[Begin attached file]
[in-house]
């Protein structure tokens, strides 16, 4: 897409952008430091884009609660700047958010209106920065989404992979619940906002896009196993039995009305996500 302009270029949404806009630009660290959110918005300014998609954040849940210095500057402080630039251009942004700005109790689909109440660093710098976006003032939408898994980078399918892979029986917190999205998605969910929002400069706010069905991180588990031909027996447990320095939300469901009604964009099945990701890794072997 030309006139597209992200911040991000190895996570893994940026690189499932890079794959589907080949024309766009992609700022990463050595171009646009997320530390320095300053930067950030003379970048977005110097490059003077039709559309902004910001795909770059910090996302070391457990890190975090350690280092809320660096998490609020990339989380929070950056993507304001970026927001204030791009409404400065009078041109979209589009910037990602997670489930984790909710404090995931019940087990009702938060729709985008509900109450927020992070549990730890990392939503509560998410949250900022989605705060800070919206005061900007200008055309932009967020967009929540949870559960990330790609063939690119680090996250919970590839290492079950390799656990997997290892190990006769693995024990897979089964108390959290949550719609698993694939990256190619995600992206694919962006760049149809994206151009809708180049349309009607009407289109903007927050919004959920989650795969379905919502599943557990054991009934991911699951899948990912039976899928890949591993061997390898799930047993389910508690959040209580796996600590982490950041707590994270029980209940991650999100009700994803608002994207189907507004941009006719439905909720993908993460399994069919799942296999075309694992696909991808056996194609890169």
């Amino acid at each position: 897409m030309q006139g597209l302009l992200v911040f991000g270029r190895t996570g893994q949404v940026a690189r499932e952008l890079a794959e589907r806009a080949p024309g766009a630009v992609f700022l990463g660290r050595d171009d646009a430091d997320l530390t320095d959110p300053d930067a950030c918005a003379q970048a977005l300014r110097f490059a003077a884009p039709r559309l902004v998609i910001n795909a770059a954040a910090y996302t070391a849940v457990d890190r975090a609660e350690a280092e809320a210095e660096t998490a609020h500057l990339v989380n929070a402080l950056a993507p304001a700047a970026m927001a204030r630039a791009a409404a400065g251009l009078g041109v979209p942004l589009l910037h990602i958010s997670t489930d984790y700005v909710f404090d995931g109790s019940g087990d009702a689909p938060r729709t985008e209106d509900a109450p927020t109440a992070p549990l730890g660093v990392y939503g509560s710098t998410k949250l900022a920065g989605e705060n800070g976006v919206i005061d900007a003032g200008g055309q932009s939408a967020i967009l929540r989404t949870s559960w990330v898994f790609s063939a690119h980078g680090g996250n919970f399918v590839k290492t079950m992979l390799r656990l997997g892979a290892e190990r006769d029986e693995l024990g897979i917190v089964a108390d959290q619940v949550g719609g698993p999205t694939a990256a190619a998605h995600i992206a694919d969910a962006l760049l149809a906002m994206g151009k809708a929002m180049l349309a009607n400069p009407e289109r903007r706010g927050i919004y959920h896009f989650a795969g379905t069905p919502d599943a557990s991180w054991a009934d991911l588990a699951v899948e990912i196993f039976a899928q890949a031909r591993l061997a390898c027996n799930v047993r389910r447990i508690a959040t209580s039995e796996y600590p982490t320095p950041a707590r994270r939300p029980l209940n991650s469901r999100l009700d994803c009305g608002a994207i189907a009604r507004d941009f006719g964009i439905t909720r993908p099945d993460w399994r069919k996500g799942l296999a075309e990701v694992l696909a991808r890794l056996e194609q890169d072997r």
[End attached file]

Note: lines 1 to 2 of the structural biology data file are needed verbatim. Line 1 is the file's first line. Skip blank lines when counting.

[in-house]
């Protein structure tokens, strides 16, 4: 897409952008430091884009609660700047958010209106920065989404992979619940906002896009196993039995009305996500 302009270029949404806009630009660290959110918005300014998609954040849940210095500057402080630039251009942004700005109790689909109440660093710098976006003032939408898994980078399918892979029986917190999205998605969910929002400069706010069905991180588990031909027996447990320095939300469901009604964009099945990701890794072997 030309006139597209992200911040991000190895996570893994940026690189499932890079794959589907080949024309766009992609700022990463050595171009646009997320530390320095300053930067950030003379970048977005110097490059003077039709559309902004910001795909770059910090996302070391457990890190975090350690280092809320660096998490609020990339989380929070950056993507304001970026927001204030791009409404400065009078041109979209589009910037990602997670489930984790909710404090995931019940087990009702938060729709985008509900109450927020992070549990730890990392939503509560998410949250900022989605705060800070919206005061900007200008055309932009967020967009929540949870559960990330790609063939690119680090996250919970590839290492079950390799656990997997290892190990006769693995024990897979089964108390959290949550719609698993694939990256190619995600992206694919962006760049149809994206151009809708180049349309009607009407289109903007927050919004959920989650795969379905919502599943557990054991009934991911699951899948990912039976899928890949591993061997390898799930047993389910508690959040209580796996600590982490950041707590994270029980209940991650999100009700994803608002994207189907507004941009006719439905909720993908993460399994069919799942296999075309694992696909991808056996194609890169």